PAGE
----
Mayor Sam Adams' gun-crime exclusion zones—in Northeast, downtown, and the far Eastside—will take effect Friday, April 15, the mayor announced at a press conference last week. In those zones, anyone convicted of a gun crime can be cited for trespassing for the duration of their parole or probation. The mayor also announced only new convicts will be banned, bowing to significant logistical and constitutional hurdles involved in widening the exclusions to current convicts ["The Unloaded Barrel," News, March 24]. The zones are the final piece in a package of gun-control laws approved last fall. The mayor also called reporters to tout another of his gun plans: a reconstituted police task force that's taken some 62 guns off the street since late October. DENIS C. THERIAULT

How will Portland City Council deliver on a promise to hand TriMet some $55 million to rescue the light-rail extension to Milwaukie? City officials are drawing up a special, money-raising overlay district that will sprawl from the area around Portland State University over the Willamette River and over much of Southeast, roughly following the planned path of the new tracks. In that zone, businesses that move in to capitalize on transit-related development, or existing businesses that dramatically expand, will be required to pay fees based on how many transit trips they generate. Officials hope to raise $14 million—$5 million for the train line and $9 million for related pedestrian and bicycle projects in Southeast. DCT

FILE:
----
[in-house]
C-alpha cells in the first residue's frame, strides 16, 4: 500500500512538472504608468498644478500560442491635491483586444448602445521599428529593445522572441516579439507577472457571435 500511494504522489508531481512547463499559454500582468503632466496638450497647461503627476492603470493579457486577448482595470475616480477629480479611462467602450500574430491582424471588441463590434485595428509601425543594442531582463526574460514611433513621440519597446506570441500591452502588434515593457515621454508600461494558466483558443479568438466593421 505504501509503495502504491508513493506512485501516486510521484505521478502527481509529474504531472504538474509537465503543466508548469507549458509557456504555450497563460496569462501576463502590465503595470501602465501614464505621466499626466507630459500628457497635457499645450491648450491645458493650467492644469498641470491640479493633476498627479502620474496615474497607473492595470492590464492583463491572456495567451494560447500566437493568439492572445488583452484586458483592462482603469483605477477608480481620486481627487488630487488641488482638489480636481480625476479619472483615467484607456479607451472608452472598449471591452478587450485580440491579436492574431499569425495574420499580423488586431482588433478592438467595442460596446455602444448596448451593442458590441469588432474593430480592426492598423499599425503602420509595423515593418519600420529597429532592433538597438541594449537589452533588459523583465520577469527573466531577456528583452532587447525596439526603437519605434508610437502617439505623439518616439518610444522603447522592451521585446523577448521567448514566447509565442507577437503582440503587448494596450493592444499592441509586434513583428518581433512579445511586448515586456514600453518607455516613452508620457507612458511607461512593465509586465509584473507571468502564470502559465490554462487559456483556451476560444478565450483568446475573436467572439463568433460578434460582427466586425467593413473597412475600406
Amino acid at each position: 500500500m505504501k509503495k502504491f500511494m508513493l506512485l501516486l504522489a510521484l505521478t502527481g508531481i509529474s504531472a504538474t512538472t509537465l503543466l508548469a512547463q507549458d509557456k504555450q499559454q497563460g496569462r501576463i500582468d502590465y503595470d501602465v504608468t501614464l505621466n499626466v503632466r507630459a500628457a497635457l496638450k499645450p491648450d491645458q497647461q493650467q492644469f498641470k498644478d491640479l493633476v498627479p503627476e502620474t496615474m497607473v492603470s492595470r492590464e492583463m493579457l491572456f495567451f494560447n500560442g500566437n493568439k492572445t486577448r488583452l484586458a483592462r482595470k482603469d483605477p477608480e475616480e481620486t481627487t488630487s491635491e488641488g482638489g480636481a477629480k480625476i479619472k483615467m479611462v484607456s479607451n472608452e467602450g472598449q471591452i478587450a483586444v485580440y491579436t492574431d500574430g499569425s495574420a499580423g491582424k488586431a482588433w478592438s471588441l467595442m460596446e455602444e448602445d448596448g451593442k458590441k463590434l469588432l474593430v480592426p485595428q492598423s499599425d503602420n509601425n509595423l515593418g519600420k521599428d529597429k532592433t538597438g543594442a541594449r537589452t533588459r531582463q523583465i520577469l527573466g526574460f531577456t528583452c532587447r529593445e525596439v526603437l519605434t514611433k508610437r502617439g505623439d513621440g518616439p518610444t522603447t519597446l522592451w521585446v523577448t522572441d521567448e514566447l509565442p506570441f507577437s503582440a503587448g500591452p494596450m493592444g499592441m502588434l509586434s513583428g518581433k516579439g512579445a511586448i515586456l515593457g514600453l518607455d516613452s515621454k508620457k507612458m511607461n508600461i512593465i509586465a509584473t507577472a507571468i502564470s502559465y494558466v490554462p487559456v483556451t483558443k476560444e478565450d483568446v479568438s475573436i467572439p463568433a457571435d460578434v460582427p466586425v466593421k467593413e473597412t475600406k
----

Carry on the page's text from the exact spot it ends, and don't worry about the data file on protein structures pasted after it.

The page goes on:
A new report released by consumer-advocacy group OSPIRG on Tuesday, April 12, says that big bank branches in Portland may be breaking the law when it comes to not telling customers about hidden fees. Nationally, the group's survey of 392 bank branches found that only 38 percent told customers up-front about hidden charges like overdraft fees and balance minimums. Locally, Wells Fargo was the worst offender, with three branches never providing OSPIRG's team with a rundown of their fees as required by the federal Truth in Savings Act.